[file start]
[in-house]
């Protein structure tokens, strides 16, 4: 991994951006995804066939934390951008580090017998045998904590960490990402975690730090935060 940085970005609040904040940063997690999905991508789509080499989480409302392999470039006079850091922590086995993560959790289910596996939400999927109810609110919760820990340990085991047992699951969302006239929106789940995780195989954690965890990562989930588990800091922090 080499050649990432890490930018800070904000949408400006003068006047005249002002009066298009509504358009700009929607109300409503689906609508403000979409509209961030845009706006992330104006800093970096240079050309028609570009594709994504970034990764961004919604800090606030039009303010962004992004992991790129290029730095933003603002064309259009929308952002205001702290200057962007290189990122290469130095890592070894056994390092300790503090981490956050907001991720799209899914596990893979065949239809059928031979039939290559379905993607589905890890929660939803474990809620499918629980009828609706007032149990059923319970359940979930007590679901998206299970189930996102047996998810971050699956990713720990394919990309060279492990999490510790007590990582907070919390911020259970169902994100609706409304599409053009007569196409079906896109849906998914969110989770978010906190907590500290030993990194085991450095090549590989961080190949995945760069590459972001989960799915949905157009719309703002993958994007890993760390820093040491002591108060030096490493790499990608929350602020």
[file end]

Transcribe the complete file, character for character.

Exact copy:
[in-house]
């Protein structure tokens, strides 16, 4: 991994951006995804066939934390951008580090017998045998904590960490990402975690730090935060 940085970005609040904040940063997690999905991508789509080499989480409302392999470039006079850091922590086995993560959790289910596996939400999927109810609110919760820990340990085991047992699951969302006239929106789940995780195989954690965890990562989930588990800091922090 080499050649990432890490930018800070904000949408400006003068006047005249002002009066298009509504358009700009929607109300409503689906609508403000979409509209961030845009706006992330104006800093970096240079050309028609570009594709994504970034990764961004919604800090606030039009303010962004992004992991790129290029730095933003603002064309259009929308952002205001702290200057962007290189990122290469130095890592070894056994390092300790503090981490956050907001991720799209899914596990893979065949239809059928031979039939290559379905993607589905890890929660939803474990809620499918629980009828609706007032149990059923319970359940979930007590679901998206299970189930996102047996998810971050699956990713720990394919990309060279492990999490510790007590990582907070919390911020259970169902994100609706409304599409053009007569196409079906896109849906998914969110989770978010906190907590500290030993990194085991450095090549590989961080190949995945760069590459972001989960799915949905157009719309703002993958994007890993760390820093040491002591108060030096490493790499990608929350602020």